I have always been intrigued by giraffes on samplers ever since I saw the first one. And of course I was surprised that this was not a one-off: that several other exemplars existed, too. And the reason is that the samplers are doing what they do so well, chronicling real events.
Recently, when I was in the Royal Pavilion in Brighton, I saw this caricature of the very same giraffe being ridden by George and his mistress of the time. It had been sent by Mehmet Ali, Pasha of Egypt to George IV in 1827 by way of a request for diplomatic favour in the middle east conflict of the time.
Here you can see a more sober depiction of the Giraffe as executed by Jacques Laurent Agasse which includes the two keepers Mehmet Ali Pasha sent to care for the giraffe. So, now, you can go back and say ha-ha! when you see the attendant with the giraffe in the top sampler.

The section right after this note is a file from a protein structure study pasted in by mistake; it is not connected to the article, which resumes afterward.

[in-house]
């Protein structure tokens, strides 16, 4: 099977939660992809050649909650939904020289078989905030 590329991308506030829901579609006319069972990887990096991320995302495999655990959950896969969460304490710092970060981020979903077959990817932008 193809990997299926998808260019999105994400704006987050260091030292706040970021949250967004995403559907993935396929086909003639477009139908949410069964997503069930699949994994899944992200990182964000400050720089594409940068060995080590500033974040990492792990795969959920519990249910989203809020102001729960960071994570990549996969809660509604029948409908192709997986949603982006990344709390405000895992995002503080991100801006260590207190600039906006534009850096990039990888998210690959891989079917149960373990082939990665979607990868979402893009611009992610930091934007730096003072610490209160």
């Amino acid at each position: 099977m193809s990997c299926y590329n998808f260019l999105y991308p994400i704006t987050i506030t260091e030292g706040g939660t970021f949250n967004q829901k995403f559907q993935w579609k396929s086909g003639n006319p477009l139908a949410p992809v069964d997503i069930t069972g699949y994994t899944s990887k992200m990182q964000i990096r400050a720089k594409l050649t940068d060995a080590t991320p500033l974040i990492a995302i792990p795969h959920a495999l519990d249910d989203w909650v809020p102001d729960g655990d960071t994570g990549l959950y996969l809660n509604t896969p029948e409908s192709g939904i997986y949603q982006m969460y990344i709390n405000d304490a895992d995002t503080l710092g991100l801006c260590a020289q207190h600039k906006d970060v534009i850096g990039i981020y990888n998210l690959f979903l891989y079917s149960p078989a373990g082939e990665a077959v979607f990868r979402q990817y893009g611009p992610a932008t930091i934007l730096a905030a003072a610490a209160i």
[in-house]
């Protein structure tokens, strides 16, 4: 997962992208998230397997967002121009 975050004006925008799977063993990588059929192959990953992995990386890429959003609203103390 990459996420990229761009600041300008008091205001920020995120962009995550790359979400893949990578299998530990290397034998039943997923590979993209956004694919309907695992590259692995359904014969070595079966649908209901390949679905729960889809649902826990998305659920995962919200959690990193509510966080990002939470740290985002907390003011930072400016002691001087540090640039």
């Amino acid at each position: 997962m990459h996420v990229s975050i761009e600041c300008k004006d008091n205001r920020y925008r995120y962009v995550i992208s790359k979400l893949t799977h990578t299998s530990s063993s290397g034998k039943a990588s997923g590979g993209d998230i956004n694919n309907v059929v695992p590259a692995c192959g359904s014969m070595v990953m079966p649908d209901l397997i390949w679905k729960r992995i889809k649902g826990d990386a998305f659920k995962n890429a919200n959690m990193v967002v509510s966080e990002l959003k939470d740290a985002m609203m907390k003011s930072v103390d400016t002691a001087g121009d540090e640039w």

More puzzling were these depictions of a giraffe worked by a Spanish stitcher.
However, all becomes a little more clear when it is revealed that Mehmet Ali sent out 2 other giraffes. One to Charles X of France and the other to the Holy Roman Emperor, Francis II, in Vienna. Below you can see the picture of giraffes in the Schoenbrunner Tierpark. Given the links between the Austrian and Spanish courts, the Spanish samplers are perhaps more easily explained.
Many thanks to Elga from South Africa who has just told me about this old Viennese chart which appears on page 140 of Raffaella Serena's book Animal Embroideries and Patterns. Click here for more details. Elga tells me that about 20 years ago at a game park she and her husband saw a giraffe couple at their mating dance close to their car.